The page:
Support and rewards for scholarly activity in family medicine: a national survey

Fam Med. 1997 Jul-Aug;29(7):508-12.


Background and objectives: This survey examined how time is allotted for family medicine faculty to pursue scholarly activities and how these activities are rewarded.

Methods: A survey was sent to all directors of family practice residency programs (n = 373) and chairs of family medicine departments (n = 112). Four primary questions were asked: 1) How is faculty time allotted for scholarly activities? 2) Does the residency or department use an explicit reward system? 3) What activities are rewarded? and 4) What rewards are used?

Results: A total of 363 surveys were returned, for a response rate of 75%. Forty-nine percent of respondents have regular, protected faculty time for scholarly activities. Faculty at university-based residencies and departments were more likely to have protected time (68/93, 73%) than faculty at community-based residencies (93/238, 39%). Thirty-eight percent of respondents have an explicit reward system. Activities rewarded and rewards used are department and program-type specific.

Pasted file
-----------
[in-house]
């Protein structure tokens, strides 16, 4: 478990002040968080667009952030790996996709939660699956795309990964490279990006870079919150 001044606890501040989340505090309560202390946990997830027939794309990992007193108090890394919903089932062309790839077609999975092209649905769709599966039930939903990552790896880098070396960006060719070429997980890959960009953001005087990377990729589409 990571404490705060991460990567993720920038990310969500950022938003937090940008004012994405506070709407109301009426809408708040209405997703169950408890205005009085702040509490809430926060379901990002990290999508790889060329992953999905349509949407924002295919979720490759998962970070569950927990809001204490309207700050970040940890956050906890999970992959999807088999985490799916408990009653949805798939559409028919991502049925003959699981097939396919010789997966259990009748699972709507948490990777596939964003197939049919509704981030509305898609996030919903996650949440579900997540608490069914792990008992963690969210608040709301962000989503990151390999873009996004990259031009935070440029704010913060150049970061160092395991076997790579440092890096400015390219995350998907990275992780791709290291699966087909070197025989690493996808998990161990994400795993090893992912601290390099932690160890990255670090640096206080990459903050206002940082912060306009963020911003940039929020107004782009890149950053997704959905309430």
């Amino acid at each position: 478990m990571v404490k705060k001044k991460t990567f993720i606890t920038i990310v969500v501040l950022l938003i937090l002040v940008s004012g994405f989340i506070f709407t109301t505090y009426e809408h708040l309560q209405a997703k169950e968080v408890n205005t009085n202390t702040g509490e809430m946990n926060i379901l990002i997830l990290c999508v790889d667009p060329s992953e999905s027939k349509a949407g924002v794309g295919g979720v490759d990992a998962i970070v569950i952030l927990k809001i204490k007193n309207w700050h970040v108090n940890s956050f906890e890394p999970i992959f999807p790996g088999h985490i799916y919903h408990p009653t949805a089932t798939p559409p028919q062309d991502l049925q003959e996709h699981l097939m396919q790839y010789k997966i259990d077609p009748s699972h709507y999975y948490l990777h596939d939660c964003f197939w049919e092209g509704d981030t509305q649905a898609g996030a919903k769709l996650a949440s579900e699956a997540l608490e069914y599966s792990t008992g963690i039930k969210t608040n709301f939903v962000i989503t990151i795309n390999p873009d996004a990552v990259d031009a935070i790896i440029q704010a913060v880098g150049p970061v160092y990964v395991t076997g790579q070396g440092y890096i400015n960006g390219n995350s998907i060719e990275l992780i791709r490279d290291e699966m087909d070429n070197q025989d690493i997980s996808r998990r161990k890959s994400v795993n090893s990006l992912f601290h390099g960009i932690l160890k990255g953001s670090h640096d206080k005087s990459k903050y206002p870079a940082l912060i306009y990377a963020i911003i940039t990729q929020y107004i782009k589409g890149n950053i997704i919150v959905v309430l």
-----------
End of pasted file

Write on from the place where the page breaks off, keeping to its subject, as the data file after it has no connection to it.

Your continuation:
Conclusions: Only 39% of community-based residencies and 73% of university programs allot regular protected time for faculty. The majority of programs and departments do not have an explicit reward system. Further studies are needed to determine if the use of protected time and reward systems enhance scholarly productivity.

MeSH terms

  • Career Mobility*
  • Curriculum
  • Education, Medical, Continuing*
  • Faculty, Medical*
  • Family Practice / education*
  • Humans
  • Internship and Residency
  • Motivation
  • Research Support as Topic*
  • United States